Rangel’s Papers in Disarray
In June 2007, Rep. Charlie Rangel (D-N.Y.) reported that he had sold a condominium in Sunny Isles, Fla., for between $250,001 and $500,000.
In December, he filed an amendment reporting the transaction again, this time with no value.
In May, Rangel reported the sale again, this time listing the sale price at $100,001 to $250,000. Rangel has never reported any income from the sale, as House rules would require if he made a profit.
The inconsistent reports are among myriad errors, discrepancies and unexplained entries on Rangels personal disclosure forms over the past eight years that make it almost impossible to get a clear picture of the Ways and Means chairmans financial dealings over time.
The Sunny Isles condo first appeared on Rangels disclosure form for calendar year 2004, and was filed in June 2005. The form stated that Rangel bought the condo for between $100,001 and $250,000 in March 2004.
Two years later, Rangel reported the sale of the condo, but he did not report any income from the sale. Since he had previously rented the condo, House rules would have required him to report income from the sale, if he made any money off the transaction.
As first reported by former Congressional staffer Michael Stern on his blog Point of Order, Rangel initially reported the sale taking place July 21, 2007 a month after the form was signed and submitted to the Clerk of the House. The amendment filed in December corrected the sale date to 2006 but left the value blank.
Rangels office referred questions about his disclosures to his attorney, Lanny Davis, who could not be reached for comment.
In the wake of revelations about his failure to report income from a villa in the Dominican Republic and questions about apartments that he rents in New York City, Rangel has asked the House ethics committee to investigate his reporting on those matters.
In a Sept. 9 letter to Rep. Gene Green (D-Texas), acting chairman of the House Committee on Standards of Official Conduct, the Ways and Means chairman asked the committee to review his disclosure forms and promised I will update and amend my House financial disclosure forms through all the years of my service in the House.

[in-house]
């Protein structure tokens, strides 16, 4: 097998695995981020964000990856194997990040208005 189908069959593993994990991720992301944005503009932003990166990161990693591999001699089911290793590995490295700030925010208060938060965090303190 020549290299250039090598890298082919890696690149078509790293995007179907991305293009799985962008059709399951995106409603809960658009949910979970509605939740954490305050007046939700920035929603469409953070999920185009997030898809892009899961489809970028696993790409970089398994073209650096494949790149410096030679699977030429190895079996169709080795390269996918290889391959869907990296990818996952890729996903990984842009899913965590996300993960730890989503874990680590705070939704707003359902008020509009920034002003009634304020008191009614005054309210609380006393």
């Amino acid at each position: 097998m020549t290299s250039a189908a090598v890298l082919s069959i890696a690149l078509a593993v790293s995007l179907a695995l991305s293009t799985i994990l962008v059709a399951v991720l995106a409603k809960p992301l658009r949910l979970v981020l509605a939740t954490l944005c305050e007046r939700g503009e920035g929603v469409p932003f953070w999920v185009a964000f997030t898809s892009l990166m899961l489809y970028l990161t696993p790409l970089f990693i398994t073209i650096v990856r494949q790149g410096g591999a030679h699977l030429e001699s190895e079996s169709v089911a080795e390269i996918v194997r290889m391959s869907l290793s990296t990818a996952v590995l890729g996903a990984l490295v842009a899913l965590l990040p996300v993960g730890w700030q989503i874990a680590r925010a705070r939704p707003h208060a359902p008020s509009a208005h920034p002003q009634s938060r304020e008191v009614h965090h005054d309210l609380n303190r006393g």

Rangels letter specifically focused on problems related to the Dominican villa and the New York apartments, but a Roll Call review of Rangels financial disclosures revealed that the Congressman filed many other apparently erroneous reports.
In May 2001 Rangel reported that his assets in 2000 consisted of the Dominican villa, an apartment on 132nd Street in New York and an insurance policy worth $15,001 to $50,000. These are the same assets and the same values he had reported from 1996 to 1999.
But in 2002, Rangel listed an array of new assets, including a Merrill Lynch account worth $100,001 to $250,000, Pepsi stock worth $1,001 to $15,000, and $15,001 to $50,000 in Essex National Securities.
Rangel listed no transactions indicating how or when he came to own these assets, as House rules require. The forms offer no explanation for how his nonproperty assets increased from less than $50,001 in 2000 to somewhere between $177,000 and $530,000 a year later.
The next year, Rangels form listed five new assets worth a total of at least $268,000, including cash/money accounts worth $250,001 to $500,000, but reported no transactions in which these assets were acquired. His total nonproperty assets for that year had risen to a range from $345,000 to $875,000.
From 2003 to 2007, Rangels investment portfolio shifted regularly, the value fluctuated wildly and he never reported any proceeds from the sales of stock, as required under House rules.
In 2006, the total value of the nonproperty assets Rangel reported was no more than $386,000. That year Rangel sold $110,000 to $300,000 worth of stock, but reported no proceeds.
In 2002, the value Rangel reported for his property on West 132nd Street jumped from less than $100,000 to between $250,000 and $500,000.
In March 2004, Rangel sold the West 132nd Street rental property for $250,000 to $500,000, according to the disclosure report he filed the next year. But he never reported any income from the sale, as House reporting rules require.